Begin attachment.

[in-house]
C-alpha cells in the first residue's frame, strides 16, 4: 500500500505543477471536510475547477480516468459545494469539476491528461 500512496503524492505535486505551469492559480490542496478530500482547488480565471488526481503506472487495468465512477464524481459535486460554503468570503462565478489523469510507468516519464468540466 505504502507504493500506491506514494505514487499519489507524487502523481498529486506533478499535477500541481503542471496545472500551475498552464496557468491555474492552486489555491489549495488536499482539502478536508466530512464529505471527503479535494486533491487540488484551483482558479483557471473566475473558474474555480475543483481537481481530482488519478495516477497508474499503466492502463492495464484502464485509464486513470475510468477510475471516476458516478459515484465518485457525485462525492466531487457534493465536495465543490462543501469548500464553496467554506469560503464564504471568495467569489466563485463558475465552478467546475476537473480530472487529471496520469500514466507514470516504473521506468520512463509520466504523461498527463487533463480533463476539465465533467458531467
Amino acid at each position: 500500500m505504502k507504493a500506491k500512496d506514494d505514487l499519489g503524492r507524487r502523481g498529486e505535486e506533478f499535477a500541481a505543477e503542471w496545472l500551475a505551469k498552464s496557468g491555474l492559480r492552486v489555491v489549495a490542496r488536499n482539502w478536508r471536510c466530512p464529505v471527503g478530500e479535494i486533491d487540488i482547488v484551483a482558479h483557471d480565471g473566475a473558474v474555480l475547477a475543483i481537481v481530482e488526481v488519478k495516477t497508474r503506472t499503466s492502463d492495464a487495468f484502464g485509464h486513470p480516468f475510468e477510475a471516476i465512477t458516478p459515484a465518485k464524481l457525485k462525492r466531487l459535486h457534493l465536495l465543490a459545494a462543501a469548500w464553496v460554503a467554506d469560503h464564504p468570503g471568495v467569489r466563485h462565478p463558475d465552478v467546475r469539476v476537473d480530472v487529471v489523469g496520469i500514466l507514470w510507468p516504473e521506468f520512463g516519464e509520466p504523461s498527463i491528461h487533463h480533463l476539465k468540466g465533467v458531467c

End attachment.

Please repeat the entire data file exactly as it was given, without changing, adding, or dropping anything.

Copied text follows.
[in-house]
C-alpha cells in the first residue's frame, strides 16, 4: 500500500505543477471536510475547477480516468459545494469539476491528461 500512496503524492505535486505551469492559480490542496478530500482547488480565471488526481503506472487495468465512477464524481459535486460554503468570503462565478489523469510507468516519464468540466 505504502507504493500506491506514494505514487499519489507524487502523481498529486506533478499535477500541481503542471496545472500551475498552464496557468491555474492552486489555491489549495488536499482539502478536508466530512464529505471527503479535494486533491487540488484551483482558479483557471473566475473558474474555480475543483481537481481530482488519478495516477497508474499503466492502463492495464484502464485509464486513470475510468477510475471516476458516478459515484465518485457525485462525492466531487457534493465536495465543490462543501469548500464553496467554506469560503464564504471568495467569489466563485463558475465552478467546475476537473480530472487529471496520469500514466507514470516504473521506468520512463509520466504523461498527463487533463480533463476539465465533467458531467
Amino acid at each position: 500500500m505504502k507504493a500506491k500512496d506514494d505514487l499519489g503524492r507524487r502523481g498529486e505535486e506533478f499535477a500541481a505543477e503542471w496545472l500551475a505551469k498552464s496557468g491555474l492559480r492552486v489555491v489549495a490542496r488536499n482539502w478536508r471536510c466530512p464529505v471527503g478530500e479535494i486533491d487540488i482547488v484551483a482558479h483557471d480565471g473566475a473558474v474555480l475547477a475543483i481537481v481530482e488526481v488519478k495516477t497508474r503506472t499503466s492502463d492495464a487495468f484502464g485509464h486513470p480516468f475510468e477510475a471516476i465512477t458516478p459515484a465518485k464524481l457525485k462525492r466531487l459535486h457534493l465536495l465543490a459545494a462543501a469548500w464553496v460554503a467554506d469560503h464564504p468570503g471568495v467569489r466563485h462565478p463558475d465552478v467546475r469539476v476537473d480530472v487529471v489523469g496520469i500514466l507514470w510507468p516504473e521506468f520512463g516519464e509520466p504523461s498527463i491528461h487533463h480533463l476539465k468540466g465533467v458531467c